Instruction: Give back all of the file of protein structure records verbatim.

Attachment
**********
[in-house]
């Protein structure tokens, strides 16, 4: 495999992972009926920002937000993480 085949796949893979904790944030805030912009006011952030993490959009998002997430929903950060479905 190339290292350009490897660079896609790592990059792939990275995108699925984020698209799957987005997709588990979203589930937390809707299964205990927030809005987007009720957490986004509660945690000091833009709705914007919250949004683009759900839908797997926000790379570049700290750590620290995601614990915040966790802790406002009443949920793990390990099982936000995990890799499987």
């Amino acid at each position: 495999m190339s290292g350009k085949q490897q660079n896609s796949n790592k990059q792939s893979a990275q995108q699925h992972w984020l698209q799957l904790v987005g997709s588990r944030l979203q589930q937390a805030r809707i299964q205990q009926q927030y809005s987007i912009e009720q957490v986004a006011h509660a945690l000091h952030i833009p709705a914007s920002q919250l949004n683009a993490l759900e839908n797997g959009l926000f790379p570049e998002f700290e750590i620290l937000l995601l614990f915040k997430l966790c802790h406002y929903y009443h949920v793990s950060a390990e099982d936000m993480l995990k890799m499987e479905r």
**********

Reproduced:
[in-house]
């Protein structure tokens, strides 16, 4: 495999992972009926920002937000993480 085949796949893979904790944030805030912009006011952030993490959009998002997430929903950060479905 190339290292350009490897660079896609790592990059792939990275995108699925984020698209799957987005997709588990979203589930937390809707299964205990927030809005987007009720957490986004509660945690000091833009709705914007919250949004683009759900839908797997926000790379570049700290750590620290995601614990915040966790802790406002009443949920793990390990099982936000995990890799499987």
């Amino acid at each position: 495999m190339s290292g350009k085949q490897q660079n896609s796949n790592k990059q792939s893979a990275q995108q699925h992972w984020l698209q799957l904790v987005g997709s588990r944030l979203q589930q937390a805030r809707i299964q205990q009926q927030y809005s987007i912009e009720q957490v986004a006011h509660a945690l000091h952030i833009p709705a914007s920002q919250l949004n683009a993490l759900e839908n797997g959009l926000f790379p570049e998002f700290e750590i620290l937000l995601l614990f915040k997430l966790c802790h406002y929903y009443h949920v793990s950060a390990e099982d936000m993480l995990k890799m499987e479905r």